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I have a program that is making web request, then breaking down the response. The content type is JSON, and Im currently treating the response as a string and using substring to decode it.

string bidnumber = "buyNowPrice";
int startbid = tradetemp.IndexOf(bidnumber) + 13;
int bidlength = 10;
string bidtemp = tradetemp.Substring(startbid, bidlength);
string endbid = ",";
int endbid2 = bidtemp.IndexOf(endbid);
int bidlength2 = endbid2;
string bidtmp = bidtemp.Substring(0, bidlength2);
long bid = Convert.ToInt64(bidtmp);

Im doing this for about 5 variables, and constantly doing it over and over. The question is would using JSON parsing be more efficient (faster) over my current code. Using a JSON parse would make my code cleaner, but speed is priority here.

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How about using the dynamic keyword, in .NET 4? –  Uwe Keim Dec 3 '12 at 15:03
3  
Test it - try it out with several different JSON parsers and compare the speed against your implementation, using representative data. –  Oded Dec 3 '12 at 15:04
1  
@Uwe How exactly does dynamic help here? –  Rawling Dec 3 '12 at 15:08
    
What you're doing looks pretty quick. You could maybe make it faster by converting the string to a char array and keeping indexes instead of creating new substrings. If your code works for all cases then it is probably faster than JSON, but with JSON you would be able to handle more robust data comming in, and if the source data changes it might be less likely to fail. I would be really suprised to find JSON parsing being faster than what you are doing. –  Nick Bray Dec 3 '12 at 15:12
    
Have you measured anything yet? –  Stefan Hanke Dec 3 '12 at 15:12

3 Answers 3

Use JSON parsing. One of the biggest mistakes that you can make as a programmer is to say that speed matters and write long, hideous code because of it. There are a couple problems with this approach.

  1. How much does speed matter? If you can eliminate 70% of your written code in exchange for 10ms of performance, is that acceptable? You can't know the tradeoff without implementing a well-written solution and seeing it for yourself.

  2. It is not necessarily the things that you think are draining performance that will drain performance. Writing code to be fast doesn't necessarily solve performance problems because you need to test its performance.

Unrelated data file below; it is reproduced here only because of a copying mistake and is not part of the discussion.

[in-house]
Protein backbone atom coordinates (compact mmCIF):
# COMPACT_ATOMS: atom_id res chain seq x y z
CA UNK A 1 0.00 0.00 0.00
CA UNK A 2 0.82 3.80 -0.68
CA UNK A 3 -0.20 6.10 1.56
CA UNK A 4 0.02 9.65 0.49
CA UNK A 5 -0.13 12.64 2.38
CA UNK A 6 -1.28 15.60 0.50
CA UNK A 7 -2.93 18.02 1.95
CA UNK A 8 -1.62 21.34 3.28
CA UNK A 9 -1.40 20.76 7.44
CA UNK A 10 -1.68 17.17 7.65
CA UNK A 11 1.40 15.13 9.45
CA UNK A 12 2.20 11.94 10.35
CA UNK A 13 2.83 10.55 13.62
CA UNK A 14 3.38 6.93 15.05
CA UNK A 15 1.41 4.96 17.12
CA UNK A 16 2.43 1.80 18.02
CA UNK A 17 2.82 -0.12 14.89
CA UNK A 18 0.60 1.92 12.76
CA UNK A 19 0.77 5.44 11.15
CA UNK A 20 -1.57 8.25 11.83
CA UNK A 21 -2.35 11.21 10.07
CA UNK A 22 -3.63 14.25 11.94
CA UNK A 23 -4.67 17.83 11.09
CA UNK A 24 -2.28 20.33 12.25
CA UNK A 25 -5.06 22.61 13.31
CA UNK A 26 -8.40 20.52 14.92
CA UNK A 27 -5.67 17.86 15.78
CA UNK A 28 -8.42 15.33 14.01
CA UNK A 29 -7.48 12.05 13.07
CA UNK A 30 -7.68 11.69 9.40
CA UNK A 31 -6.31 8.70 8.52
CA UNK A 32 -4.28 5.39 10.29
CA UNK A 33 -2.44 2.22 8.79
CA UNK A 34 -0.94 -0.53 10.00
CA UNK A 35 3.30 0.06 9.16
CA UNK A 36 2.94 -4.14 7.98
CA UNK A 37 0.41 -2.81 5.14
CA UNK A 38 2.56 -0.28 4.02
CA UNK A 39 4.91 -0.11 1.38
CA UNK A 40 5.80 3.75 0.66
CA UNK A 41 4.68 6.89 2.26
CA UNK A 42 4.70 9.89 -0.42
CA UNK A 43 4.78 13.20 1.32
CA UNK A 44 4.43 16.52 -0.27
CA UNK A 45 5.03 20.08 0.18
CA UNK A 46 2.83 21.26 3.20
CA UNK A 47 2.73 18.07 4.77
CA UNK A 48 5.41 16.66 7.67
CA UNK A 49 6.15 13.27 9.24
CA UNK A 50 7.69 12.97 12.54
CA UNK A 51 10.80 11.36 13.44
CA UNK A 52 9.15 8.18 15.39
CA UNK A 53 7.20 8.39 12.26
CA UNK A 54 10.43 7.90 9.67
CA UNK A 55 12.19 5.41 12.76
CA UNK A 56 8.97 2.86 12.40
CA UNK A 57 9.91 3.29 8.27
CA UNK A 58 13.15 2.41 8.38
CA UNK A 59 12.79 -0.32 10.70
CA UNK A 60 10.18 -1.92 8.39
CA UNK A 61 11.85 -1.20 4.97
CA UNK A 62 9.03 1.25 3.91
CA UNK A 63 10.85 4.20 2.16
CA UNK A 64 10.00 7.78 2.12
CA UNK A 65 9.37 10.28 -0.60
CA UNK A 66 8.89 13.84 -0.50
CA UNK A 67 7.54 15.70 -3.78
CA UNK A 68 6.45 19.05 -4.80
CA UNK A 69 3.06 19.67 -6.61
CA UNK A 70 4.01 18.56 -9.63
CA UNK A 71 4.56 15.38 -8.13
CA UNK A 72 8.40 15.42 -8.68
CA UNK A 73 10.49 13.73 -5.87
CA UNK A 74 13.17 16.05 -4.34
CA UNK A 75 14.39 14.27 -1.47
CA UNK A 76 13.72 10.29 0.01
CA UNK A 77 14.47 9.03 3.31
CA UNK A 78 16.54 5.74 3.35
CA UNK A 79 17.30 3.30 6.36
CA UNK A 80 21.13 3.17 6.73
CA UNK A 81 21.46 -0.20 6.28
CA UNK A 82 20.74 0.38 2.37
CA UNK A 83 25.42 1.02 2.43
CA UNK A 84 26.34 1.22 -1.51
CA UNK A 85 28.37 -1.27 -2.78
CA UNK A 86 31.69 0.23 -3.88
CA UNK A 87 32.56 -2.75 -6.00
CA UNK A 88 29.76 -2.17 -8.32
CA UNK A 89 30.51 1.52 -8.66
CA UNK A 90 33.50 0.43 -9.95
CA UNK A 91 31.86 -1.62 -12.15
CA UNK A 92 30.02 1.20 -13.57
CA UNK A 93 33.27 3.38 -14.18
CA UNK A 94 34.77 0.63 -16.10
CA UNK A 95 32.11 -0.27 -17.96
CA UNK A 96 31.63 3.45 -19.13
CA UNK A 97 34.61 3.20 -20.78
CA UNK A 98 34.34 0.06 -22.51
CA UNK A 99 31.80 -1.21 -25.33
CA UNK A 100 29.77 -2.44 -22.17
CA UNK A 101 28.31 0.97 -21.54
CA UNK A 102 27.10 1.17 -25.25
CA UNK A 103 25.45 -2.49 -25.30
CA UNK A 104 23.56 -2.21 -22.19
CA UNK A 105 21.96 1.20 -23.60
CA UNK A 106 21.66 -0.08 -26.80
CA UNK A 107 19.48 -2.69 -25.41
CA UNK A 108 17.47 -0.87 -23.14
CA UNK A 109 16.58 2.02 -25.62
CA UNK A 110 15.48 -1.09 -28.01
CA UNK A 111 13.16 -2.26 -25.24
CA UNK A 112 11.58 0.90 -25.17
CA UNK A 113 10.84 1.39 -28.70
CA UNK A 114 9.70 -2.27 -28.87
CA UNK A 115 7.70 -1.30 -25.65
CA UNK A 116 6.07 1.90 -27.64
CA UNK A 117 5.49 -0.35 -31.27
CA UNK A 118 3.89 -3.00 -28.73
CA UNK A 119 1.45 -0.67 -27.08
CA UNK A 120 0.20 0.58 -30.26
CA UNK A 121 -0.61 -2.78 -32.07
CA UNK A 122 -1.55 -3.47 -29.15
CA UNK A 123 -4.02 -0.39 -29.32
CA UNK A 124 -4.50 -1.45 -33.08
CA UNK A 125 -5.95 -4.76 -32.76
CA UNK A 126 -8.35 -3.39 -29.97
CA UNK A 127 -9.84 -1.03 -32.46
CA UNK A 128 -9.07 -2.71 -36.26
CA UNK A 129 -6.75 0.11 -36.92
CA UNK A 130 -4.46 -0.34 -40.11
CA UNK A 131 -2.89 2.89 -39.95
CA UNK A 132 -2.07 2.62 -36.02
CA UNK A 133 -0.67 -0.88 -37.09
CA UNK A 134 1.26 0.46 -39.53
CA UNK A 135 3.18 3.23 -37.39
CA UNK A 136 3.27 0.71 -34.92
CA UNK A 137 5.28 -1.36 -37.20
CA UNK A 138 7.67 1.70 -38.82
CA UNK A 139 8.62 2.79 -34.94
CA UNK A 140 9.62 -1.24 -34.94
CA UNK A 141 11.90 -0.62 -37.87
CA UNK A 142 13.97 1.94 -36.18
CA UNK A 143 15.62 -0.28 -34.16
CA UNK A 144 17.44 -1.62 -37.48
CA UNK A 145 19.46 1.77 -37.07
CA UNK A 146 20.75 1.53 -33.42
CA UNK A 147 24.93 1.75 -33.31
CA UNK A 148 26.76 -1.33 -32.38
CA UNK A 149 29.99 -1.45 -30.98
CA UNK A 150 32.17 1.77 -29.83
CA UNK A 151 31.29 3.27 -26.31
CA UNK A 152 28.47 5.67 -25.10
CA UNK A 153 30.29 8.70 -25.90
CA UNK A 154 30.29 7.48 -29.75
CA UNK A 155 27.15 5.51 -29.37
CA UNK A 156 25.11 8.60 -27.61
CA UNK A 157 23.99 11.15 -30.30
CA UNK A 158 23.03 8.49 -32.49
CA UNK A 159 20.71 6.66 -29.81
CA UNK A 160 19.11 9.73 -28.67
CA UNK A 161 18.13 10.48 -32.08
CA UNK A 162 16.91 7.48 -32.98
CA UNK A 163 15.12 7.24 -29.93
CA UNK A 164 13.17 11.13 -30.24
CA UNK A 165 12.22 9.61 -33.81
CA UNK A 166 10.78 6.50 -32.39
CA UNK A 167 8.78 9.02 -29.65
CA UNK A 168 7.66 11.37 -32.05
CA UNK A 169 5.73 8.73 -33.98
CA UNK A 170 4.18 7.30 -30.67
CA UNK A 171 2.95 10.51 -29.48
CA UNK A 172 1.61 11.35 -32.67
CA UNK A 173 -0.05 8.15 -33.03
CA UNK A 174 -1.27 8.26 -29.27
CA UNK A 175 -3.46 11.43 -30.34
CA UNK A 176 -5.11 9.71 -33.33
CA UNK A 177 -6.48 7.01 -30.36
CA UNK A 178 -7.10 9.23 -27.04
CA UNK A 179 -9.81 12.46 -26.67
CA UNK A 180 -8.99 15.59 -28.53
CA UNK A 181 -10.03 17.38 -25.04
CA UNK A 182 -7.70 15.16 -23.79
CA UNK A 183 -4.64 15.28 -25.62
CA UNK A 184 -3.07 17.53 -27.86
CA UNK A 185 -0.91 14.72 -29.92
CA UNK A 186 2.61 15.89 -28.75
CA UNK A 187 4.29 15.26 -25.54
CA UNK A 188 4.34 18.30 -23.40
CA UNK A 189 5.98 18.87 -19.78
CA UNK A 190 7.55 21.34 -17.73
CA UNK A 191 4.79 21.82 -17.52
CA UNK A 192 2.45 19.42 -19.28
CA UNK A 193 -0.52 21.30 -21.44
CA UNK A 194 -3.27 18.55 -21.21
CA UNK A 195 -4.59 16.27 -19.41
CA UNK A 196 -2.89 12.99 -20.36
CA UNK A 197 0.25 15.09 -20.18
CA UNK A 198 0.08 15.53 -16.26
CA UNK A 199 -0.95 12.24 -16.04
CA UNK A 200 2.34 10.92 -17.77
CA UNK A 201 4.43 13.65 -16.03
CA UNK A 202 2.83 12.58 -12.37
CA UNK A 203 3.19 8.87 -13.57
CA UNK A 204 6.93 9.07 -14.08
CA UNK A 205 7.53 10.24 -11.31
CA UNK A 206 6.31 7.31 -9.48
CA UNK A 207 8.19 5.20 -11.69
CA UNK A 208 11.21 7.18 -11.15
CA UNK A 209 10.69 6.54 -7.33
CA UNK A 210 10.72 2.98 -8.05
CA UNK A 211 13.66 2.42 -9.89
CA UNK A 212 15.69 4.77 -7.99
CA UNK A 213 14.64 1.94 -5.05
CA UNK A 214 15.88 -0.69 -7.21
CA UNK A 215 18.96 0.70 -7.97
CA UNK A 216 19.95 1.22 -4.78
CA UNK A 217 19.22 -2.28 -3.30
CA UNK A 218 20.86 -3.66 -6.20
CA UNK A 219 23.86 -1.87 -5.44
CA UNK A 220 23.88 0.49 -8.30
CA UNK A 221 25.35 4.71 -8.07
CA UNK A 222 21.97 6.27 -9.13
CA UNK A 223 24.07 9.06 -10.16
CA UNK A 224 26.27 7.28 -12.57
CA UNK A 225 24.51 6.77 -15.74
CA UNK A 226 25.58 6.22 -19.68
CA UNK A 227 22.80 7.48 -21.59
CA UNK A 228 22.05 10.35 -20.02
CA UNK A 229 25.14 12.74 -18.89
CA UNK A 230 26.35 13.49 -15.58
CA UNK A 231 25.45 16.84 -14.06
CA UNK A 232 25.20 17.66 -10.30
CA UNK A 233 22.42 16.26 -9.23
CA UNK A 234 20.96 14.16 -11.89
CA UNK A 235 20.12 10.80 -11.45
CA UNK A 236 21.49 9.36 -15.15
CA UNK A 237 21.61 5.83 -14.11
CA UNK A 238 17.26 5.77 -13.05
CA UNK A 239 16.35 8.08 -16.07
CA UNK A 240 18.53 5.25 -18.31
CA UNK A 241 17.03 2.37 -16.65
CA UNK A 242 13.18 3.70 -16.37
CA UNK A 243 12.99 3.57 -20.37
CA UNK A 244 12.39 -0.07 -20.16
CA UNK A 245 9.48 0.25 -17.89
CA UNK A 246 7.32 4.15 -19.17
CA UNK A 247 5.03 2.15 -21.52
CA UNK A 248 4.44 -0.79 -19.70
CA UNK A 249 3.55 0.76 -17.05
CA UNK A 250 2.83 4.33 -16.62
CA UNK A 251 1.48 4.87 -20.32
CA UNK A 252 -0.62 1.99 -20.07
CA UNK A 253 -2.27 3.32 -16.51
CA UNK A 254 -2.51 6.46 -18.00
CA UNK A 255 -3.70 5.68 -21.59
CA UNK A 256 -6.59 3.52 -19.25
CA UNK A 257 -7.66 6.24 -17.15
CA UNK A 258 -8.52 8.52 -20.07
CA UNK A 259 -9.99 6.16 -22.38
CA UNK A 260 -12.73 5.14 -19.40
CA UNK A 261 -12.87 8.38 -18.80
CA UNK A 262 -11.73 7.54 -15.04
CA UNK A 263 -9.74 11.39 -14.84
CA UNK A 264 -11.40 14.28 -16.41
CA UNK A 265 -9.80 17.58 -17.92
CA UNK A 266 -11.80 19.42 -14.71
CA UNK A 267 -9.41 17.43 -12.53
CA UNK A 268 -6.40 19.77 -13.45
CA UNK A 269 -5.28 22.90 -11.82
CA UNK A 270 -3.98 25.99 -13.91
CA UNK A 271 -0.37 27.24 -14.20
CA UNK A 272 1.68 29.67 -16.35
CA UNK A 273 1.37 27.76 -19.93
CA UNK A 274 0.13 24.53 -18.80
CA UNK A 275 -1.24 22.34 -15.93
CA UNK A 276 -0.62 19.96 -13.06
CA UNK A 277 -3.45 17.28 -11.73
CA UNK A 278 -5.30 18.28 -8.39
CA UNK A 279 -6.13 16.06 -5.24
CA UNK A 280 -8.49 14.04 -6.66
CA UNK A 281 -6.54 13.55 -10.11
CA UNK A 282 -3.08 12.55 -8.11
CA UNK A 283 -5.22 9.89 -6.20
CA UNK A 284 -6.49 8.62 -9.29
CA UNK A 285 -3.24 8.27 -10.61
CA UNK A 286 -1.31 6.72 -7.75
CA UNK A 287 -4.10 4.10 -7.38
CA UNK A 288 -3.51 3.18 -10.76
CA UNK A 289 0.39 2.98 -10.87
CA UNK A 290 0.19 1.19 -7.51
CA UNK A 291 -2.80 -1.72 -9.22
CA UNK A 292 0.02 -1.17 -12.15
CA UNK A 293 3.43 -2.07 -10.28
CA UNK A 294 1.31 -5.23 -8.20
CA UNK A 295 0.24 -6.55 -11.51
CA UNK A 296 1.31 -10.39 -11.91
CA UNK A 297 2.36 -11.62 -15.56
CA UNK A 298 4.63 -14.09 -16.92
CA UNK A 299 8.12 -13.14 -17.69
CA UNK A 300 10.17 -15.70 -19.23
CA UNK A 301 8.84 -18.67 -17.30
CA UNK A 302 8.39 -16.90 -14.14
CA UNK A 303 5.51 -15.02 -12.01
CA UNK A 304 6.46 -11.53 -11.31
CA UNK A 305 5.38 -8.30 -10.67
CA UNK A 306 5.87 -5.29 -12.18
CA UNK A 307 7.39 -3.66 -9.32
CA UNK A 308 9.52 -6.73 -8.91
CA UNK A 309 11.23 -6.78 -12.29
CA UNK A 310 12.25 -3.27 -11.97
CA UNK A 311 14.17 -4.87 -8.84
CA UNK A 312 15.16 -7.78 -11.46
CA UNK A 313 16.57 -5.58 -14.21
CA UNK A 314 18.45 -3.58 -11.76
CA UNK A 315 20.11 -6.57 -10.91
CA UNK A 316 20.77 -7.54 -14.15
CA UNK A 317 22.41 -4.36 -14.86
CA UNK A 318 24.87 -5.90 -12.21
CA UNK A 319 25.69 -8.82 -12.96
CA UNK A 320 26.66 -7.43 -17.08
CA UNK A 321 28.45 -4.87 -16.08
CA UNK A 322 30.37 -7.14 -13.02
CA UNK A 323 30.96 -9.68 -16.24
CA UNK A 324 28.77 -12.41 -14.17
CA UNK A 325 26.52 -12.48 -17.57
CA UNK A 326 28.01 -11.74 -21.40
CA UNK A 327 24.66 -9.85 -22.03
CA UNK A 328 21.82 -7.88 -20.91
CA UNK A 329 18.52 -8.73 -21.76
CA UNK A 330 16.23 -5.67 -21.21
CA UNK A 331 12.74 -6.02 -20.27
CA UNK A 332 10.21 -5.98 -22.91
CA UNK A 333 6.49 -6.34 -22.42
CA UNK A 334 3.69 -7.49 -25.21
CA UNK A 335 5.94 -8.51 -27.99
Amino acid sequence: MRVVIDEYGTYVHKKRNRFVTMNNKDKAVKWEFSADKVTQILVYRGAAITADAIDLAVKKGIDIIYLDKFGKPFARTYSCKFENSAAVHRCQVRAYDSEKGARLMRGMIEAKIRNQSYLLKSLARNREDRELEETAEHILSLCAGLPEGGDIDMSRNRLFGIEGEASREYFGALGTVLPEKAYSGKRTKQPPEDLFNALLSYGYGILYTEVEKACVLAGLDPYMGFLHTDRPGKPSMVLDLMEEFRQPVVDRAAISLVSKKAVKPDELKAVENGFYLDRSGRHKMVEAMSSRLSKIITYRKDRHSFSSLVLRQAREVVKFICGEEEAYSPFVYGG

3. How much headache are you prepared to suffer in exchange for "speed"? Again, you don't know how much speed before you benchmark, but poorly-written code, or just even long and messy code can considerably increase the cost of maintaining your program. Don't underestimate this.

I strongly recommend you use the JSON.NET library included by default in VS 2012. I have used it a fair bit and have been quite impressed overall. It is clean and simple to use. Implement it and then benchmark. I think you'll be impressed.

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In my programs case speed is an absolute must. As small as 10 ms is, it could be the difference between finding what its looking for, or getting beaten to it by another person. –  ChrisB Dec 3 '12 at 15:14
    
I still recommend that you implement JSON.NET and benchmark. You need hard data before making such a decision. –  Levi Botelho Dec 3 '12 at 15:16

You could always try it out and measure the performance compared to your code. But I would recommend you using a JSON parser because this will make your code much more stable. Here's a nice comparison of different JSON serializers for .NET. ServiceStack's JSON serializer is one of the fastest out there if speed is so much important to you.

Also don't forget to read stop rolling your CSV parser article.

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+1 for the nice links. –  Stefan Hanke Dec 3 '12 at 15:24

JSON parsing would definitely be more efficient. It would make your code much cleaner, and it would be just as speedy as you want to. The best thing everyone recommends is using : JSON.NET

It's proven to be speedier than the standard C# JavascriptSerializer. JSON.NET makes serializing and deserializing objects a snap, and does it quickly and efficiently.

There's a performance comparison of JSON.NET to regular C# JSON libraries at the bottom of the page.

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